8

Viganò admits: Francis not a part of gay lobby

In his polemical testimony, made public nearly a week ago, Arb. Viganò blamed most of the American Church’s abuse crisis on homosexual behavior on the part of the clergy (namely Arb. McCarrick.) However, this is not the only focus of his letter: he is equally critical of many clergymen who espouse a more “liberal” or “lax” view on homosexuality… and he seems to imply that Pope Francis is among them (or at least, an enabler...

8

If Even the Pope is Corrupt…

If even the Pope is corrupt, it means that I was drastically wrong about him. I have been drastically wrong before: I was once a Protestant! If even the Pope is corrupt, it means that I thought someone an eminently holy man who was not. It means that I still have much to learn about the love of God– but when has that not been the case? It is a lesson in humility and humiliation,...

15

Yes, the background is relevant: Behind Viganò’s “Testimony”

Two important stories broke on Saturday night (or Sunday morning, depending on where you are), and journalists and commentators around the globe have weighed in from all angles. There’s the story, and then there’s the story of the story. The first story is the most readily obvious: an 11-page “Testimony,” authored by retired Archbishop and former US Nuncio Carlo Maria Viganò, was released on the eve of the closing Mass for the World Meeting of...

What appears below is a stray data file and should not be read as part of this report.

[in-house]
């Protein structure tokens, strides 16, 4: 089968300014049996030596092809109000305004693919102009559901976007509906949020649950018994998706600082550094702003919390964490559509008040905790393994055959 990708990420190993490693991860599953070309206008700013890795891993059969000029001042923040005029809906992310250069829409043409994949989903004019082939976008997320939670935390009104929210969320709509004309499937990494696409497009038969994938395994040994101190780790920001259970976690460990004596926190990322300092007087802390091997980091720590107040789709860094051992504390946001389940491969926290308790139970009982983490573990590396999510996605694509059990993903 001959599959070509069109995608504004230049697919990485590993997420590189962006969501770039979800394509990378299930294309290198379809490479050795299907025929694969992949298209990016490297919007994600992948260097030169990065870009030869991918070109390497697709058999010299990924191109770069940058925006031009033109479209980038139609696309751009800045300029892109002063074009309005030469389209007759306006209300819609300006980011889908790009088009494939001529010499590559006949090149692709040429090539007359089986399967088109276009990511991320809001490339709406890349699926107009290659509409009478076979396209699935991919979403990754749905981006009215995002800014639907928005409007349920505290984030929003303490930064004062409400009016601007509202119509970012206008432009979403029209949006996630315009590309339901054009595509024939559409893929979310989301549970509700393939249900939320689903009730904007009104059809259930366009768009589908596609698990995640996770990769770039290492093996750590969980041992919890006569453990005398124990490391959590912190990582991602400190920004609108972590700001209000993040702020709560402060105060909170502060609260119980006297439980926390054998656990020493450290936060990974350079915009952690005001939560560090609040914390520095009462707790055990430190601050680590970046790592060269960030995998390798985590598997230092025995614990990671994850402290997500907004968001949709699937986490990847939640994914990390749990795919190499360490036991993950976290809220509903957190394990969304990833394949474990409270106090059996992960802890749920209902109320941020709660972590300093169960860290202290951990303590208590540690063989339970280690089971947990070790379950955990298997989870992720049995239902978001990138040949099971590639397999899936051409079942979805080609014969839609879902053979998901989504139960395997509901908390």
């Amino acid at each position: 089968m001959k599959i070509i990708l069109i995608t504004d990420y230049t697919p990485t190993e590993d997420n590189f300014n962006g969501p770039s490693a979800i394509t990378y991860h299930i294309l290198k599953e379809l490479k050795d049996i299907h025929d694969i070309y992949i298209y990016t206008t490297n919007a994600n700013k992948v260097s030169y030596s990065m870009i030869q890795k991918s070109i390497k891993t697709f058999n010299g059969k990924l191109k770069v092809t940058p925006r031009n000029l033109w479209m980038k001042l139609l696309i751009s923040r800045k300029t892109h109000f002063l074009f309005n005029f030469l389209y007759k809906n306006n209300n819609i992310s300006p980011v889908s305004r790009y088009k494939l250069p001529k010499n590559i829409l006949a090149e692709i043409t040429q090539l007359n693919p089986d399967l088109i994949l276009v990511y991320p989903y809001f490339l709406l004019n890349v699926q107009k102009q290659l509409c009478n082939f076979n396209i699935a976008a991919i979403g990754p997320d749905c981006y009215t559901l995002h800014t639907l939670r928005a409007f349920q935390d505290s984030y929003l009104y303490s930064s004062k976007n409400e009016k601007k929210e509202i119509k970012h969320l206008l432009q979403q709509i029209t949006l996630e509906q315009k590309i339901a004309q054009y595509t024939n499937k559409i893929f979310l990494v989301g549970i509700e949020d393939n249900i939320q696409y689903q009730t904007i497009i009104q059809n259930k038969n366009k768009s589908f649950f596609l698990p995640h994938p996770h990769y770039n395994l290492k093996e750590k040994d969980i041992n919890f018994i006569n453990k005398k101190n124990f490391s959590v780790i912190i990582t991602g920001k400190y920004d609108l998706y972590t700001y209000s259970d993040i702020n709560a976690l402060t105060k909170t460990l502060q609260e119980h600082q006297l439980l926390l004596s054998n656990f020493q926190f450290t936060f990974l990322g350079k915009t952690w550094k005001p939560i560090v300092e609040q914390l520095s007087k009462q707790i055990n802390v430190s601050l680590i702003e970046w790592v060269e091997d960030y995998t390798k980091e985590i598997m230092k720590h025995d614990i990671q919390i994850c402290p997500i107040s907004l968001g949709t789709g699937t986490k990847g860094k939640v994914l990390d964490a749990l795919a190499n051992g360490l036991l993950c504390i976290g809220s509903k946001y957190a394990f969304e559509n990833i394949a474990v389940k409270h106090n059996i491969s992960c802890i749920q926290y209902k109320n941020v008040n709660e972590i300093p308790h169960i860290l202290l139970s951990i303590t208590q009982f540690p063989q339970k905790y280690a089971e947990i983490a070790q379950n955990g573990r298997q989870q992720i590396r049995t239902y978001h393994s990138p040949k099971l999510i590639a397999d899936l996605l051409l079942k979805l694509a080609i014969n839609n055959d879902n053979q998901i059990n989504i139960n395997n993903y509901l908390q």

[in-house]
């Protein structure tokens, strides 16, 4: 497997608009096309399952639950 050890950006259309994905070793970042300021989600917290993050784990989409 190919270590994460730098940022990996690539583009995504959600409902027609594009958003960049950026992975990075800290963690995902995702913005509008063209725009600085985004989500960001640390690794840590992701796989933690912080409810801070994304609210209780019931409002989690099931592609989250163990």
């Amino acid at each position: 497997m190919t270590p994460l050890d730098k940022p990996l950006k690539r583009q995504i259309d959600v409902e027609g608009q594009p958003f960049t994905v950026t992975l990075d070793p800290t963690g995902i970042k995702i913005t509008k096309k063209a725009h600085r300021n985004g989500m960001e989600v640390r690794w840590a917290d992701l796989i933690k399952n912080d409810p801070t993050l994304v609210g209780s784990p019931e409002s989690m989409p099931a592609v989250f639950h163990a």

20

We Confess a Holy Church

In my 32 years of life, most of the serious doubts about my faith have arisen primarily from confusion about the Church’s teachings and from a immaturity regarding spiritual matters. The present crisis affecting the Church is something different. I have true hope in salvation, and I feel the grace of God working in my life attracting me to greater holiness. Even still, recent developments–the abuses and pervasive coverup program recently unveiled to the public,...

15

Should the Pope resign?

Since the revelation of Archbishop Viganò’s letter, accusing the Pope of covering up for Bishop McCarrick’s abuses, there have been many people urging Francis to resign the papacy (starting with Viganò himself.) Many of those who make such pleas are highly critical of Francis’ pontificate, even (or especially) in unrelated matters, like his teachings and the pastoral direction he has given to the Church. These people would like to see him gone, no matter the...

1

Gänswein: Benedict will not comment on Vigano’s accusations

The following is a translation of an article from Die Tagespost. The original article can be found here. The private secretary of Pope Emeritus Benedict denies reports which claim that Benedict confirmed the reports of former Vatican diplomat Vigano. The claim that the former pope confirmed the reports is devoid of any truth and has no basis in reality. Archbishop Georg Gänswein, private secretary of Benedict XVI, has rejected the claim that the former pope...